The Signal messenger app, which built its reputation on security, privacy, and confidentiality (and a bit of Elon Musk endorsement) decided to show what kind of information Facebook collects about its users using Facebook’s own weapons.

Instead of writing a mean tweet, Signal launched an entire ad campaign on… Instagram. The platform beloved by everyone who’s looking to land a skincare partnership belongs to Facebook. It is also notorious for being the most invasive app on your phone.

The ads were specifically designed to show, what Facebook knows about you, the user.

And while we know, that Facebook knows you much better than you are willing to share, imagine seeing this in your feed:
Signal's apps on Instagram about Facebook's privacy
Signal's ads about Facebook's privacy

Wait, are these kinds of ads possible?

The idea behind Signal’s bold ad campaign was to demonstrate how grossly invasive Facebook can be.

They might say your data is safe and private. But in reality, all of your personal information, browsing patterns, interests, locations, and life events are carefully collected, analyzed, and sold to pretty much anyone who is willing to pay.

Facebook’s advertising policy clearly states that the ads cannot imply personal attributes:

Ads must not contain content that asserts or implies personal attributes. This includes direct or indirect assertions or implications about a person’s race, ethnic origin, religion, beliefs, age, sexual orientation or practices, gender identity, disability, medical condition (including physical or mental health), financial status, voting status, membership in a trade union, criminal record, or name.

However, Facebook clearly has no problem handing that information over to advertisers for them to target ads at you.

The catch is that the ads CAN’T SAY how they are targeting you. But as for invading privacy and using that information to show you designer socks… Well, you tell us after you get an unusually specific ad.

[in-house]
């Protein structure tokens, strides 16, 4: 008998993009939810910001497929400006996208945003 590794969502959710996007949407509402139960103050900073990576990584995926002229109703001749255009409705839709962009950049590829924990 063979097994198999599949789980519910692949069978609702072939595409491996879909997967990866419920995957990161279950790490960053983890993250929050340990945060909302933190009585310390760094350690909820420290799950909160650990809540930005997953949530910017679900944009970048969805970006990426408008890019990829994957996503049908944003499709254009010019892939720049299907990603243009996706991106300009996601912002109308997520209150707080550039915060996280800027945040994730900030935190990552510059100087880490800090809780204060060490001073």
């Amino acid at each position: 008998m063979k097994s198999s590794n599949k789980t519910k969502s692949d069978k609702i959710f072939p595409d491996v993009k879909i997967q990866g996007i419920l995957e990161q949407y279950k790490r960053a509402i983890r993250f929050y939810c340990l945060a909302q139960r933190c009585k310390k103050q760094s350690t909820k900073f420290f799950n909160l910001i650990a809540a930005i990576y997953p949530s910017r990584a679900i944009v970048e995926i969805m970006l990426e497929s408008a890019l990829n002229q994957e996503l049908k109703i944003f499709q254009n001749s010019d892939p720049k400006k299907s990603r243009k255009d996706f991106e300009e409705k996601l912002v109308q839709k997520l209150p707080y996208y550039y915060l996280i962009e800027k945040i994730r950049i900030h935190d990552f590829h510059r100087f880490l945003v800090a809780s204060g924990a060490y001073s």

Instagram did not have it

Facebook, however, did not appreciate the creativity.

Before Signal had a chance to launch the ads, Facebook blocked them and disabled Signal’s ad account.
Facebook bans Signal's ad account

According to Signal, this shows how hypocritical Facebook is with its privacy policies:

Facebook is more than willing to sell visibility into people’s lives, unless it’s to tell people about how their data is being used. Being transparent about how ads use people’s data is apparently enough to get banned

He said, she said

Soon after Signal published a blog article about this, Jo Osborne of Facebook released a statement that Signal never actually tried to run the ads and their account was not disabled.

In his words, this is nothing more than a publicity stunt by Signal.

Jo explained that even if these ads were run on the platform, they wouldn’t get the account banned. A few of them would have been flagged for privacy policy violations, sure, but most of them would have been fine.
Facebook claims that Signal did not try to run the ads

Signal, however, denies these claims.

They maintain that they did indeed try to run the ads, and did get their account banned for that very reason.

The takeaway

While we watch the drama unfold, it is not exactly clear who is telling the truth at this time.

Nor should it matter.

The takeaway here shouldn’t be whether Signal actually tried to launch a cool ad campaign. It should be a reminder that social media is a goldmine of private information. And as long as you are on there (and even if you deactivate your account) your online life will never be private.

So the actual question is: Are you OK with that?

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